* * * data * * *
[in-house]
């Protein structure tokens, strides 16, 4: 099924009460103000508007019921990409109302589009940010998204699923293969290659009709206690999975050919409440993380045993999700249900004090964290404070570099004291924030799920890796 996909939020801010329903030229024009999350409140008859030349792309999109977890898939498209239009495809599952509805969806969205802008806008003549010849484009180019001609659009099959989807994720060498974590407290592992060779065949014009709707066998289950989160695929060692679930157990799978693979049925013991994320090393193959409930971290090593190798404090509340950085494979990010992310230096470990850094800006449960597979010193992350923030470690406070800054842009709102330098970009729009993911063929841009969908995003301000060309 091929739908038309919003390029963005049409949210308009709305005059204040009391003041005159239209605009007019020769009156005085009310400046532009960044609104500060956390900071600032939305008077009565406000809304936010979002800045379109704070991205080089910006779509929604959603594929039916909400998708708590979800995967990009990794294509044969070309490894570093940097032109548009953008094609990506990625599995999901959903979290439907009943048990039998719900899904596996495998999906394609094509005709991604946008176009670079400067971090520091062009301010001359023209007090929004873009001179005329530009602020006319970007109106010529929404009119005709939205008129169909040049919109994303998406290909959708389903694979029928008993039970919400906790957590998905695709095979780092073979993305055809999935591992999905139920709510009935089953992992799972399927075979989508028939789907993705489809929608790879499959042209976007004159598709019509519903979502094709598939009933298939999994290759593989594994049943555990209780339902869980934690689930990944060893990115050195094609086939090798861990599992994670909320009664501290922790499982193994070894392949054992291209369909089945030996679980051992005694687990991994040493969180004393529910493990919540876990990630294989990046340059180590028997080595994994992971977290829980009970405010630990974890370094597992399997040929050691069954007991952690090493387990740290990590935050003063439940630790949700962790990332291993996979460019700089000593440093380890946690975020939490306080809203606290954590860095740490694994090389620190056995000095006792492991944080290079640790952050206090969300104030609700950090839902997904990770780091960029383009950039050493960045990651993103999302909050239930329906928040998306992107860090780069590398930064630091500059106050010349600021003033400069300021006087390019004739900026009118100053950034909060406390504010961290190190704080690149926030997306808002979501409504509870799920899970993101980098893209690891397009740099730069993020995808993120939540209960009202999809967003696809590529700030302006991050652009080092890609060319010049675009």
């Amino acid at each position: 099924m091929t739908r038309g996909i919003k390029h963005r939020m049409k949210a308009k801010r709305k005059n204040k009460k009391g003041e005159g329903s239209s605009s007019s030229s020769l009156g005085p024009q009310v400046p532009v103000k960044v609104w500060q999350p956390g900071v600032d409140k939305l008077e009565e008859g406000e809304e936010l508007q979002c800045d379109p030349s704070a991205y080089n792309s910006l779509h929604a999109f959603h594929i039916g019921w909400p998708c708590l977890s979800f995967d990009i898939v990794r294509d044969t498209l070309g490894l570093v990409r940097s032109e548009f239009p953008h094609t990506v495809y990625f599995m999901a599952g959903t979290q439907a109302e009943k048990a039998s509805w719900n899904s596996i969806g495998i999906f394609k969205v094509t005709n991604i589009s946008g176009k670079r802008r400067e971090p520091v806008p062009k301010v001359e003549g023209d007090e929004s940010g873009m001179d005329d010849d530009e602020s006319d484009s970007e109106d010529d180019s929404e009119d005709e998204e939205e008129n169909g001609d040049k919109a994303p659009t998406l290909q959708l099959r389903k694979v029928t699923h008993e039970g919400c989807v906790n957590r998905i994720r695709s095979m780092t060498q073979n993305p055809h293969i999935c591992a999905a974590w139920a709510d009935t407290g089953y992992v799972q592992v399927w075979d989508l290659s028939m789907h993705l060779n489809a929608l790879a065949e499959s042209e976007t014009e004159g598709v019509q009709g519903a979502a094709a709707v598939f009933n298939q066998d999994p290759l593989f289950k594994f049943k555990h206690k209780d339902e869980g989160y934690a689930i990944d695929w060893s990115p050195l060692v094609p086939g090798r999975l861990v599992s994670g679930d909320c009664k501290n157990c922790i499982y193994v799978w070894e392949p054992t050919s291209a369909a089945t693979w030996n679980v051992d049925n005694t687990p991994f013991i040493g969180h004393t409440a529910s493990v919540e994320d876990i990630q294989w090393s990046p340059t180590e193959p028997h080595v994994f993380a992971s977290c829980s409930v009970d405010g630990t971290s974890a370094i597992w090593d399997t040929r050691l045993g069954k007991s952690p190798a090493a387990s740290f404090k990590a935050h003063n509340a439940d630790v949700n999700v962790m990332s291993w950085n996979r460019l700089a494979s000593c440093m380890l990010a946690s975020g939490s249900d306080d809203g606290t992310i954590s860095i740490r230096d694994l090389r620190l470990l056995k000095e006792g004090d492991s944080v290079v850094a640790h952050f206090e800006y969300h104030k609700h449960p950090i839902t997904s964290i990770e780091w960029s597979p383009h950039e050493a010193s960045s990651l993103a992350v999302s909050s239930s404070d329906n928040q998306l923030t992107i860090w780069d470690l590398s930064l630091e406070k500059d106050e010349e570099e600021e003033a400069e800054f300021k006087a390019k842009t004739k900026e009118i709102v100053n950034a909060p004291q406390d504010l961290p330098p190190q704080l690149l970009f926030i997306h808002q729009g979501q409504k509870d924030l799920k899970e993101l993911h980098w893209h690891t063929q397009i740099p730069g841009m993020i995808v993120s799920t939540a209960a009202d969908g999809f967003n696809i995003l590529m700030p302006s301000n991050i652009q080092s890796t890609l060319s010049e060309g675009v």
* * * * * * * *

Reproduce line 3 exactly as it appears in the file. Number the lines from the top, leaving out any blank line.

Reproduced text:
């Amino acid at each position: 099924m091929t739908r038309g996909i919003k390029h963005r939020m049409k949210a308009k801010r709305k005059n204040k009460k009391g003041e005159g329903s239209s605009s007019s030229s020769l009156g005085p024009q009310v400046p532009v103000k960044v609104w500060q999350p956390g900071v600032d409140k939305l008077e009565e008859g406000e809304e936010l508007q979002c800045d379109p030349s704070a991205y080089n792309s910006l779509h929604a999109f959603h594929i039916g019921w909400p998708c708590l977890s979800f995967d990009i898939v990794r294509d044969t498209l070309g490894l570093v990409r940097s032109e548009f239009p953008h094609t990506v495809y990625f599995m999901a599952g959903t979290q439907a109302e009943k048990a039998s509805w719900n899904s596996i969806g495998i999906f394609k969205v094509t005709n991604i589009s946008g176009k670079r802008r400067e971090p520091v806008p062009k301010v001359e003549g023209d007090e929004s940010g873009m001179d005329d010849d530009e602020s006319d484009s970007e109106d010529d180019s929404e009119d005709e998204e939205e008129n169909g001609d040049k919109a994303p659009t998406l290909q959708l099959r389903k694979v029928t699923h008993e039970g919400c989807v906790n957590r998905i994720r695709s095979m780092t060498q073979n993305p055809h293969i999935c591992a999905a974590w139920a709510d009935t407290g089953y992992v799972q592992v399927w075979d989508l290659s028939m789907h993705l060779n489809a929608l790879a065949e499959s042209e976007t014009e004159g598709v019509q009709g519903a979502a094709a709707v598939f009933n298939q066998d999994p290759l593989f289950k594994f049943k555990h206690k209780d339902e869980g989160y934690a689930i990944d695929w060893s990115p050195l060692v094609p086939g090798r999975l861990v599992s994670g679930d909320c009664k501290n157990c922790i499982y193994v799978w070894e392949p054992t050919s291209a369909a089945t693979w030996n679980v051992d049925n005694t687990p991994f013991i040493g969180h004393t409440a529910s493990v919540e994320d876990i990630q294989w090393s990046p340059t180590e193959p028997h080595v994994f993380a992971s977290c829980s409930v009970d405010g630990t971290s974890a370094i597992w090593d399997t040929r050691l045993g069954k007991s952690p190798a090493a387990s740290f404090k990590a935050h003063n509340a439940d630790v949700n999700v962790m990332s291993w950085n996979r460019l700089a494979s000593c440093m380890l990010a946690s975020g939490s249900d306080d809203g606290t992310i954590s860095i740490r230096d694994l090389r620190l470990l056995k000095e006792g004090d492991s944080v290079v850094a640790h952050f206090e800006y969300h104030k609700h449960p950090i839902t997904s964290i990770e780091w960029s597979p383009h950039e050493a010193s960045s990651l993103a992350v999302s909050s239930s404070d329906n928040q998306l923030t992107i860090w780069d470690l590398s930064l630091e406070k500059d106050e010349e570099e600021e003033a400069e800054f300021k006087a390019k842009t004739k900026e009118i709102v100053n950034a909060p004291q406390d504010l961290p330098p190190q704080l690149l970009f926030i997306h808002q729009g979501q409504k509870d924030l799920k899970e993101l993911h980098w893209h690891t063929q397009i740099p730069g841009m993020i995808v993120s799920t939540a209960a009202d969908g999809f967003n696809i995003l590529m700030p302006s301000n991050i652009q080092s890796t890609l060319s010049e060309g675009v």